It’s a verb I’ve taken from ”Glaser, H., Millard, I., Jaffri, A., Lewy, T. and Dowling, B. (2008) On Coreference and The Semantic Web http://eprints.ecs.soton.ac.uk/15765/” where the core idea is that you have a number of URIs that mean or reference the same real thing, and the technique they describe of bundling is to aggregate all those references together. The manner in which they describe is built on a sound basis in logic, and is related to (if not the same as) a congruent closure.
The notion of bundling I am using is not as rooted in terms of mathematical logic, because I need to convey an assertion that one URI is meant to represent the same thing that another URI represents in a given context and for a given reason. This is a different assertion, if only subtly different, than ‘owl:sameas’ asserts, but the difference is key for me.
It is best to think through an example of where I am using this – curating bibliographic records and linking authors together.
It’s an obvious desire – given a book or article, to find all the other works by an author of that said work. Technologically, with RDF this is a very simple proposition BUT the data needs to be there. This is the point where we come unstuck. We don’t really have that quality of data that firmly establishes that one author is the same as a number of others. String matching is not enough!
So, how do we clean up this data (converted to RDF) so that we can try to stitch together the authors and other entities in them?
See this previous post on augmenting British Library metadata so that the authors, publishers and so on are externally reference-able once they are given unique URIs. This really is the key step. Any other work that can be done to make any of the data about the authors and so on more semantically reference-able will be a boon to the process of connecting the dots, as I have done for authors with birth and/or death dates.
The fundamental aspect to realise is that we are dealing with datasets which have missing data, misrepresented data (typos), misinterpreted fields (ISBNs of £2.50 for example) and other non-uniform and irregular problems. Connecting authors together in datasets with these characteristics will rely on us and code that we write making educated guesses, and probabilistic assertions, based on how confident we are that things match and so on.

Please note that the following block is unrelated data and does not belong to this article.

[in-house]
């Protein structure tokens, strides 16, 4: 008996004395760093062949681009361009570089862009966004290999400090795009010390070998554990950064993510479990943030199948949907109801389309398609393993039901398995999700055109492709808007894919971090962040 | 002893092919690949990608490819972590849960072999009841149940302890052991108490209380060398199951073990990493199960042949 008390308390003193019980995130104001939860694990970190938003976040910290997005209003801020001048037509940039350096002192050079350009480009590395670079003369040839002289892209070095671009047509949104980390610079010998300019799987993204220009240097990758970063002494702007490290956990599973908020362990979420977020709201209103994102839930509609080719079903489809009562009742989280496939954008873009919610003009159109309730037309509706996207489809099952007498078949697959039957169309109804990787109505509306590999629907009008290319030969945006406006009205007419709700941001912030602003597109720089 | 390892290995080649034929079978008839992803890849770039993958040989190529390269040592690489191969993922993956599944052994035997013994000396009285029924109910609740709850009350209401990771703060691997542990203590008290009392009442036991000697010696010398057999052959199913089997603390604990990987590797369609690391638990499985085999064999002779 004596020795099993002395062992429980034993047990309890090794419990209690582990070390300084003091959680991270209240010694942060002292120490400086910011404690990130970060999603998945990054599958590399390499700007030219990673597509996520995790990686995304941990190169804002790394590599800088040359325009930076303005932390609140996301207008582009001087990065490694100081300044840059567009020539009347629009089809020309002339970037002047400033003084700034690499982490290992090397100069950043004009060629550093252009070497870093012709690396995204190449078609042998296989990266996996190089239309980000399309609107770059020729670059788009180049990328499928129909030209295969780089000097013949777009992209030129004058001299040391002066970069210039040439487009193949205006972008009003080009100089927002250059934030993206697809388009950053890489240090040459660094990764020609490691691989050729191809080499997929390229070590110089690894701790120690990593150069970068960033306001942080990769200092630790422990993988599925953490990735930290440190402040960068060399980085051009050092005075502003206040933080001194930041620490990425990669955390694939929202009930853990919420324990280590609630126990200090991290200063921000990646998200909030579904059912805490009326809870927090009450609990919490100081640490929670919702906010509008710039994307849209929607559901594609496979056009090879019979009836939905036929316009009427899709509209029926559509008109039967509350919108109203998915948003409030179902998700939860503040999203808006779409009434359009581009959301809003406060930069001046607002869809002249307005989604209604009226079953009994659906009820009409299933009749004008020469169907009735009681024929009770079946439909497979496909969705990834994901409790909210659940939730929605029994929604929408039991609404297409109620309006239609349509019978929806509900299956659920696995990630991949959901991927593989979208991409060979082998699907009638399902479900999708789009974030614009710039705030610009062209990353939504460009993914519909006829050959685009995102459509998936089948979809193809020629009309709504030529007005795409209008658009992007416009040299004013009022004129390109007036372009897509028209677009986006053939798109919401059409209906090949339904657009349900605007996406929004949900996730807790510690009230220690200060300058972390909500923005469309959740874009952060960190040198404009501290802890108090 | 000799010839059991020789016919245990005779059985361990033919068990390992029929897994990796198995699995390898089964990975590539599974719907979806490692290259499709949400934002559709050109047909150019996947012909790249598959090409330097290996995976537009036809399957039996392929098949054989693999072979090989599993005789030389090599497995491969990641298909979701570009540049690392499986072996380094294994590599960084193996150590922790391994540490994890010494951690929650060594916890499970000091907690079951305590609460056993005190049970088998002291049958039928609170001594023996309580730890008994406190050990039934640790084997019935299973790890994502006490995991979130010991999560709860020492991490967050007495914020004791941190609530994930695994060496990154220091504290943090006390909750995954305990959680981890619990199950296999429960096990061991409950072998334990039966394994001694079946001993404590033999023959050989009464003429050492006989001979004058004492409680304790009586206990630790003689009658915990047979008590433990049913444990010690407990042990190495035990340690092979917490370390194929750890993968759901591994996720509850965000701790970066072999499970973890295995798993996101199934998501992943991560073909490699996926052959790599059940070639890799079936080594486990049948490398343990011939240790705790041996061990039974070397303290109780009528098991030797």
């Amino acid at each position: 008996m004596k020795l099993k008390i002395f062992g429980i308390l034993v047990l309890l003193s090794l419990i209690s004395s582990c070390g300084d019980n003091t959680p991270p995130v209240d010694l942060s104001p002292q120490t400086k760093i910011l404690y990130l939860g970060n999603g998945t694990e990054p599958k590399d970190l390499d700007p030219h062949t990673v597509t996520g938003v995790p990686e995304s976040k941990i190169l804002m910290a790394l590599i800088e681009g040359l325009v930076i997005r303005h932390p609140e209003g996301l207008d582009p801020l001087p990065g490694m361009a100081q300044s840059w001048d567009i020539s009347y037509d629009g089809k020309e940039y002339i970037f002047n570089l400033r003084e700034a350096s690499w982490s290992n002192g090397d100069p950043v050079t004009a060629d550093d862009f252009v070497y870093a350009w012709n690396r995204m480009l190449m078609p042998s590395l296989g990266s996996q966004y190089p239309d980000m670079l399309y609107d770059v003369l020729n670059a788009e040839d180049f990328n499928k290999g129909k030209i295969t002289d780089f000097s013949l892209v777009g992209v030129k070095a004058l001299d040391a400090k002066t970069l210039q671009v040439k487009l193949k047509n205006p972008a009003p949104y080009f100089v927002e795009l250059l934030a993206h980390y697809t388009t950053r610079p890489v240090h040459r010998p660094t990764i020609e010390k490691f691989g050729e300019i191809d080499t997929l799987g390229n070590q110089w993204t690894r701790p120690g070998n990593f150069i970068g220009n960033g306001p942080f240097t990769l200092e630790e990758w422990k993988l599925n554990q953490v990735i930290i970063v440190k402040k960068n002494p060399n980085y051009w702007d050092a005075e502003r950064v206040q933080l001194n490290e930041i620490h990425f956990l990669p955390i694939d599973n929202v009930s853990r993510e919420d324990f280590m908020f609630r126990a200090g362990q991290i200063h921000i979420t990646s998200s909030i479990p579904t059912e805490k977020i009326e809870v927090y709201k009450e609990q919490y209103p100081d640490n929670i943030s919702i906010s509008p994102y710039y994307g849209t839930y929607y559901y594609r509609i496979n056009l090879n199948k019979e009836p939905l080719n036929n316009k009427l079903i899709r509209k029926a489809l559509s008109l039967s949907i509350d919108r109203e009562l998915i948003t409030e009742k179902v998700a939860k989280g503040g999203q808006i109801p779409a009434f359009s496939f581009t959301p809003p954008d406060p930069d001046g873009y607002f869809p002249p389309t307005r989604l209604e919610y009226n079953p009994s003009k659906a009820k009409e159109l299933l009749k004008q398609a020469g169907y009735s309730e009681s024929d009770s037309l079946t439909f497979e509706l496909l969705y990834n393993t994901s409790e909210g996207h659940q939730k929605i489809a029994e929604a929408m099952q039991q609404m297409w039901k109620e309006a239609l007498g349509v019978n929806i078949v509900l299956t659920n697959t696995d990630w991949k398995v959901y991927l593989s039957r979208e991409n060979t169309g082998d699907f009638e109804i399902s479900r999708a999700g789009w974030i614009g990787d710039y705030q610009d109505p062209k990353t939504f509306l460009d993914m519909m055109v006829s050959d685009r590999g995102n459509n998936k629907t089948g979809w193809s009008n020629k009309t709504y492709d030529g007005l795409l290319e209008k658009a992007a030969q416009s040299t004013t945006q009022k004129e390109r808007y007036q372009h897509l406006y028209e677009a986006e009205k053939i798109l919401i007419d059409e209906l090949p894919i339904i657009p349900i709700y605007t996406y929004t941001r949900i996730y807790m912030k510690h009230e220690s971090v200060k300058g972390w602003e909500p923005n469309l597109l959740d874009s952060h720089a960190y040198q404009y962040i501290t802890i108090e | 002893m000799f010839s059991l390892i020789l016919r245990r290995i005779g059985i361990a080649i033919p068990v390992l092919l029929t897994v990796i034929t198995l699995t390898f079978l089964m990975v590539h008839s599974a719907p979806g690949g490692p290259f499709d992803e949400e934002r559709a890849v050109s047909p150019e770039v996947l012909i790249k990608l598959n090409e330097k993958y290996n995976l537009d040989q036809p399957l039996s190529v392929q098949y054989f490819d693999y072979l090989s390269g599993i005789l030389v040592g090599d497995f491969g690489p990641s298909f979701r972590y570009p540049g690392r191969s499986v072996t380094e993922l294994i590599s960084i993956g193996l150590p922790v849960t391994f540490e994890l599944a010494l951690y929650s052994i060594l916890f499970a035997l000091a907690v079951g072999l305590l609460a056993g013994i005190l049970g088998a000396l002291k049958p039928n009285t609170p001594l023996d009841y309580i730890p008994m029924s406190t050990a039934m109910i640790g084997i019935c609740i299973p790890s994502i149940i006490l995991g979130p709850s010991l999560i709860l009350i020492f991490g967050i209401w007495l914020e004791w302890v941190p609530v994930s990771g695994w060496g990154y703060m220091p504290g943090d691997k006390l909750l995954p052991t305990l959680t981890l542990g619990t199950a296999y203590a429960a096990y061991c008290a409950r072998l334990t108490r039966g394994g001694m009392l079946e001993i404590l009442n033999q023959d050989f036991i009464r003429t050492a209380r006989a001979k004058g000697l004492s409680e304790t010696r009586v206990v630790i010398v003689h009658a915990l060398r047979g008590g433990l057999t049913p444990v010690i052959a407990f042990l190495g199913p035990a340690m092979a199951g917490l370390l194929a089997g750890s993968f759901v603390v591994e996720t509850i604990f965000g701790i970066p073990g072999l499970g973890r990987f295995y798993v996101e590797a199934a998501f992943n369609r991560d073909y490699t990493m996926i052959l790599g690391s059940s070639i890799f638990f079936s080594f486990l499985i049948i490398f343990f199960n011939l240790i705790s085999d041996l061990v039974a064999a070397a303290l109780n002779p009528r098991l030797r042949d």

We cannot say for sure that something is a cast-iron match, only that we are above a certain limit of confidence that this is so. We also have to have a good reason as well.
Something else to take on board is that what I would consider to be a good match might not be good for someone else so there needs to be a manner to state a connection and to say why, who and how this match was made as well as a need to keep this data made up of assertions away from our source data.
I’ve adopted the following model for encoding this assertion in RDF, in a form that sits outside of the source data, as a form of overlay data and you can find the bundle ontology I’ve used at http://purl.org/net/bundle.rdf (pay no attention to where it is currently living):
Click to view in full, unsquished form:
The URIs shown to be ‘opmv:used’ in this diagram are not meant to be exhaustive. It is likely that a bundle may depend on a look-up or resolution service, external datasheets, authority files, csv lists, dictionary lists and so on.